Monday, 19 August 2013

New to Netflix UK - 19/08/13

We continue our week with some more decent material available, including some great sci-fi TV shows and some powerful dramas.

Lost Girl (TV) - A girl discovers she's a succubus descended from a world of fantastical creatures and uses her 'talent' to help humans in need of help. A offbeat mash-up of the Night Watch series and Buffy, the series isn't exactly hardcore fantasy horror but it's good fun to watch and has some pretty sharp dialogue. (All current three seasons are available).

Collision (TV) - Mini-series following the aftermath of a fatal crash and those involved as conspiracies and secrets begin to unravel in the investigation. Tense drama from Anthony Horowitz that's well written and acted, although the open-ended nature of the series is bound to confuse and annoy a lot of people.

Fringe (TV) - A secret theoretical science division of the government goes about trying to solve the mysteries surrounding paranormal and mysterious events unaware that a even greater threat is looming around them. It's essentially X-Files: The Next Generation but Fringe is a compelling bit of TV that benefits from some amazing showrunning (courtesy of the Lost guys), consistently thrilling and horrific cases, some incredible world building and one of the greatest mad scientists ever created. (The first four seasons are available).

All The Pretty Horses - Two cowboys find work on a Mexican ranch but when one of them falls in love with the ranch owners daughter, it begins to cause serious complications. Mediocre romantic drama that's worth watch for the actors involved and the way the material is handled, even if it hits every romance cliché in the book.

A Christmas Carol (2009) - Mo-cap retelling of the classic Dickens tale. It is no where near as exciting as it should be and it brings nothing new to the story but Carey gives his all playing most of the characters and it still ends up being a fun experience.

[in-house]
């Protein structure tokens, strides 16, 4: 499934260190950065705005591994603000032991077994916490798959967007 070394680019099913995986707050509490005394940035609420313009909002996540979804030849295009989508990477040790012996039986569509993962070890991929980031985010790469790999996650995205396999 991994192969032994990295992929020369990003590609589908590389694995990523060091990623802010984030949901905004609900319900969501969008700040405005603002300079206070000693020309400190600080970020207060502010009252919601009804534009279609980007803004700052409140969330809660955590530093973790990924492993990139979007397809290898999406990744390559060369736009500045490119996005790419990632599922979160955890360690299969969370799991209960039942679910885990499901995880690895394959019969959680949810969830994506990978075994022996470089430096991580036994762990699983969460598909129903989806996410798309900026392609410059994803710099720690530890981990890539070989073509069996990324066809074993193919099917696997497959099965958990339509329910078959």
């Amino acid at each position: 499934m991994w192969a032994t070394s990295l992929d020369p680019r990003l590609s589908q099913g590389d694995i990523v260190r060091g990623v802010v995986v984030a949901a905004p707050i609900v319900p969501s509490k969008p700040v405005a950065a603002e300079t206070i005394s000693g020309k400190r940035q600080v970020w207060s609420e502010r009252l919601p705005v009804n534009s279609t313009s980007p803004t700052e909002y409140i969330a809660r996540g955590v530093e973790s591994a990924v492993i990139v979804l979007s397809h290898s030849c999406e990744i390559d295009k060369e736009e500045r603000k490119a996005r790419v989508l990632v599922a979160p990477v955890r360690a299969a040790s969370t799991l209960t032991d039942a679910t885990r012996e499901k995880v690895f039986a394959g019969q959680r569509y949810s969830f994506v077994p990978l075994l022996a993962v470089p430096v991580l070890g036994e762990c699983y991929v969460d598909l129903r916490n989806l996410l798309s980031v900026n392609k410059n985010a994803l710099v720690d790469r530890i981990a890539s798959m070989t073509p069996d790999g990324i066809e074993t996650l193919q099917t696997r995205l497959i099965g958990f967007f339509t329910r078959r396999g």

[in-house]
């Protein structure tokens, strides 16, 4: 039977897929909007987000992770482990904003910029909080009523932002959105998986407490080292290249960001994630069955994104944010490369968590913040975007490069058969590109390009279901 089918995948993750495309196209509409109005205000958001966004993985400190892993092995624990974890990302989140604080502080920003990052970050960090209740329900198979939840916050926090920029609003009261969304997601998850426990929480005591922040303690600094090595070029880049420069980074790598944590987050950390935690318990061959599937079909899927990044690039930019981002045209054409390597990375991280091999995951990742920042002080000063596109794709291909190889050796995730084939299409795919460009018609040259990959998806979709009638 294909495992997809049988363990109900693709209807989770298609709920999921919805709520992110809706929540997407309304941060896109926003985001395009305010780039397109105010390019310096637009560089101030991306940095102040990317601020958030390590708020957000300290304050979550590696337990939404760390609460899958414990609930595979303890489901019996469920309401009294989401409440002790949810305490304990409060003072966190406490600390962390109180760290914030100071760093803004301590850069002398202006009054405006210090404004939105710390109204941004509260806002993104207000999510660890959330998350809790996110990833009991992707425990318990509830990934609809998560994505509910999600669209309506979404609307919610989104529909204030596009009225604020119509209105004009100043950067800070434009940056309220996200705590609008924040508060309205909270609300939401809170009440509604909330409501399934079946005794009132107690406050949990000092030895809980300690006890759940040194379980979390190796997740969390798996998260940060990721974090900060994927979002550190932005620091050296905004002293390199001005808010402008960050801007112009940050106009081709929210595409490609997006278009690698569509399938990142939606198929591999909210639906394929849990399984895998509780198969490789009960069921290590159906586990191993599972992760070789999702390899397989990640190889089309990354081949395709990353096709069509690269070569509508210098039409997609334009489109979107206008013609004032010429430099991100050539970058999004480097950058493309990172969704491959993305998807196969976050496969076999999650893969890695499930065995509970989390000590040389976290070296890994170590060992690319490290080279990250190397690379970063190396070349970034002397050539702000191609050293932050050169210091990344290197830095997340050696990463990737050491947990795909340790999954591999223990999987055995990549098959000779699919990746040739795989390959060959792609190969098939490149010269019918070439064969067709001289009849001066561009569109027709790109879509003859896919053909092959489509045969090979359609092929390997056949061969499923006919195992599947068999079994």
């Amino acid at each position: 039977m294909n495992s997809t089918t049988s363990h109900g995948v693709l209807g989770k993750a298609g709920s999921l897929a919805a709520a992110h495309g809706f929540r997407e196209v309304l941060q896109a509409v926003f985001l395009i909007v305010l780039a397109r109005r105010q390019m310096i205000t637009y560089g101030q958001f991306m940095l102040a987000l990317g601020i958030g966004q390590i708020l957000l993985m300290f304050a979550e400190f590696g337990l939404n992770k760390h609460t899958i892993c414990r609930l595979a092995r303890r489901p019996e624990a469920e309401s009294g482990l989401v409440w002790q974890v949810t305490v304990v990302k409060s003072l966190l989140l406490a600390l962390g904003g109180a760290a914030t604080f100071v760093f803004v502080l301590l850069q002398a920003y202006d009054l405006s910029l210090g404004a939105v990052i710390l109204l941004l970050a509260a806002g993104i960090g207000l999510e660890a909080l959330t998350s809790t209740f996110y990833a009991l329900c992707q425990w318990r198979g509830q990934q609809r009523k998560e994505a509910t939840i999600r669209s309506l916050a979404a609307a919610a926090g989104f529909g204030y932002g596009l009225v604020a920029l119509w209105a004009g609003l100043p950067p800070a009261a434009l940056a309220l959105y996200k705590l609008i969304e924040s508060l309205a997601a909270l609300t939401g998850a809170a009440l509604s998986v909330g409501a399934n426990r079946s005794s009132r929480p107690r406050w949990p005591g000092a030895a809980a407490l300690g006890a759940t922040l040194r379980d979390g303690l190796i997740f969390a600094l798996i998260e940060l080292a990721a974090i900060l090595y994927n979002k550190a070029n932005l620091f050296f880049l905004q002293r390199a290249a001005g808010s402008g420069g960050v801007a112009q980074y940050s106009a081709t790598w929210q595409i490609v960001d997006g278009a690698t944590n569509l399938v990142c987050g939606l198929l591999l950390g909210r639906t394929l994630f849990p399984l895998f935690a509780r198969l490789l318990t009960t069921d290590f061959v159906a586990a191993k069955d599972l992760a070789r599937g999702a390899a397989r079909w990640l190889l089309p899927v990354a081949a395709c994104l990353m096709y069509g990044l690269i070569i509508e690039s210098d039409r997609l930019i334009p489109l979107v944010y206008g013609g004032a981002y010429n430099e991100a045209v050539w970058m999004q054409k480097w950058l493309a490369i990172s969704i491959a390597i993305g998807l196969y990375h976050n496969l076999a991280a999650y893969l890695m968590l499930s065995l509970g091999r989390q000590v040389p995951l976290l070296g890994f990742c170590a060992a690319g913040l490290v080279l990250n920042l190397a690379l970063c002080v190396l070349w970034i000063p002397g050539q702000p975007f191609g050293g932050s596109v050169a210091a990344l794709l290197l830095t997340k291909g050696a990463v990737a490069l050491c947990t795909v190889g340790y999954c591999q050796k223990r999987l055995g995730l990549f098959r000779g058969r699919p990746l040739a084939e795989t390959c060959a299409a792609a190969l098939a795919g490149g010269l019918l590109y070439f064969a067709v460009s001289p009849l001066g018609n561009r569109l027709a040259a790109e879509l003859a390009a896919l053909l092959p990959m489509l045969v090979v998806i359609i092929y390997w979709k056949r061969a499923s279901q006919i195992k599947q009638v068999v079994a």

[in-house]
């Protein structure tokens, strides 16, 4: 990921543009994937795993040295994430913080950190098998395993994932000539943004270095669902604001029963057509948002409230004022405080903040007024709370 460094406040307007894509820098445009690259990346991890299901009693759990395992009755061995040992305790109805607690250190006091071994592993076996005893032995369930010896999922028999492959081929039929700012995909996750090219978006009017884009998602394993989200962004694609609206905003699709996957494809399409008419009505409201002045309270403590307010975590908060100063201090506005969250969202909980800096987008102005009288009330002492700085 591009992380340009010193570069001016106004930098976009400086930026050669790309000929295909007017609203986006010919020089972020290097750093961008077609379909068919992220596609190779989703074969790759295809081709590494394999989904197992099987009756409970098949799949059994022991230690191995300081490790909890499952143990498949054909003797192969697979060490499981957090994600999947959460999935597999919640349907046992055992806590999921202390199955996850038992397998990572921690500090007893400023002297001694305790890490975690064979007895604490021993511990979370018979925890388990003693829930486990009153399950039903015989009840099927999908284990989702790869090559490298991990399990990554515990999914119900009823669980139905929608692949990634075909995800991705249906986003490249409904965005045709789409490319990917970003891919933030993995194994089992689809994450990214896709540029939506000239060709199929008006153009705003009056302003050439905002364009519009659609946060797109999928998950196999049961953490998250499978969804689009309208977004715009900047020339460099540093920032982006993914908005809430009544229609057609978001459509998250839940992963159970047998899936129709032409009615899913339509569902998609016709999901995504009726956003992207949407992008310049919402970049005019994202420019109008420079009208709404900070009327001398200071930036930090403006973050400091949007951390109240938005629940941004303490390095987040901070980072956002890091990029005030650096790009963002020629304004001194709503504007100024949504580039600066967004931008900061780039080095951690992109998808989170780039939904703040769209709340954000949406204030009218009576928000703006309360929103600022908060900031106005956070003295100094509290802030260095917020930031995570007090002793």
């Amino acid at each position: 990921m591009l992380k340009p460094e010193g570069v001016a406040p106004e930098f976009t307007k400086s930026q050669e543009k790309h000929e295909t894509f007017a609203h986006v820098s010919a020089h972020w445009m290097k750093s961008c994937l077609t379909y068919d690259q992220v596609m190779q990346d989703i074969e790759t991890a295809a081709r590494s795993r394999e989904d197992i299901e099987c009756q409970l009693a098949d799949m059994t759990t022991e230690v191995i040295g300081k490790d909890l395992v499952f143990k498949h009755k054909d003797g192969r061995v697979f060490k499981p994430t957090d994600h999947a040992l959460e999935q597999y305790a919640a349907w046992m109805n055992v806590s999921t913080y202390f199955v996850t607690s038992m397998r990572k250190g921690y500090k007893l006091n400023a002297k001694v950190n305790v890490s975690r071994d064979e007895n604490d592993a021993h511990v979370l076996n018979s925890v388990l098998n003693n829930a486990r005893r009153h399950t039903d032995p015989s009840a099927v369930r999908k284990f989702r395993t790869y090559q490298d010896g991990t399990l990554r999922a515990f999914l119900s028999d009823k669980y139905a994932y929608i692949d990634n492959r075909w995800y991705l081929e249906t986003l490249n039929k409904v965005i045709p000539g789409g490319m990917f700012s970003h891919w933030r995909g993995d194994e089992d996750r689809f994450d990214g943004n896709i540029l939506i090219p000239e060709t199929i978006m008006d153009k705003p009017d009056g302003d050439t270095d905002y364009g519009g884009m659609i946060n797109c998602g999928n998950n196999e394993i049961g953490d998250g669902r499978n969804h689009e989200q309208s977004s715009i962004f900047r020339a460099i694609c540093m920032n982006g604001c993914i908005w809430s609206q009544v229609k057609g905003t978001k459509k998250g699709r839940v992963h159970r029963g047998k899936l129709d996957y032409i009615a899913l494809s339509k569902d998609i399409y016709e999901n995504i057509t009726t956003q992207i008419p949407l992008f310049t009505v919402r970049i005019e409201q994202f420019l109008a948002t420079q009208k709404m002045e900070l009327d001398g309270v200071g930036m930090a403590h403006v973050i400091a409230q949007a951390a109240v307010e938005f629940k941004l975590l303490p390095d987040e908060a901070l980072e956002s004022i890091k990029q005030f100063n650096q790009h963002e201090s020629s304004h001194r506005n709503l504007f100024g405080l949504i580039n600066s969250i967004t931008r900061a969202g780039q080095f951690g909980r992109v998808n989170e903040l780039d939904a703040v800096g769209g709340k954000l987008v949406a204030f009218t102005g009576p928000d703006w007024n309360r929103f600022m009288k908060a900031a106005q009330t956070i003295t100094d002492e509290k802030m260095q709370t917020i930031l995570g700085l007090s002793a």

Transformers: Dark of the Moon - A secret agenda behind the '69 moon landings prompts a race between the Autobots and the Decepticons to recover a crashed ship and culminates in a final showdown in Chicago. Say what you will about the series but if you enjoyed the first two you will enjoy this one, even if the first half is unbearably slow, the second half more than makes up for this with jaw-dropping action and amazing special effects.

Marnie - A career thief is coaxed away from her criminal ways by a suave shop owner but her commitment issues reveal a much darker and deeper psychological issue. It's not the best Hitchcock movie but it's still pretty damn good with both Connery and Hedren giving their best and enough trademark dark humour and suspense to keep you hooked until the very end.

On The Road - Adaptation of the famous beat generation bible that follows a fictionalised Jack Kerouac as his makes his way across America on a road of self discovery. It's a near impossible book to adapt from however the film does it's best and although the spirit of the beat generation is lost in the translation, the film has it's own unique style about it thanks to some excellent direction and great performances.

Hit & Run - A man disregards his witness protection identity to drive his girlfriend to LA for a once in a lifetime opportunity eagerly pursued by the police and his former gang. It's a dumb movie - but the good kind of dumb - and it's made with such free-spirited energy that you can't help but like it.

Amour - When his wife suddenly suffers a stroke an elederly man is there ready to care for her but as her mental and physical health spiral into decline, his complete devotion towards her begins to have a serious toll on his own well-being. An astounding tour-de-force emotional experience from Haneke, the film manages to conjure up a deep reaction from the viewer thanks to the exceptional performances from the two lead actors but also because of the humanity portrayed in the movie.

No comments:

Post a Comment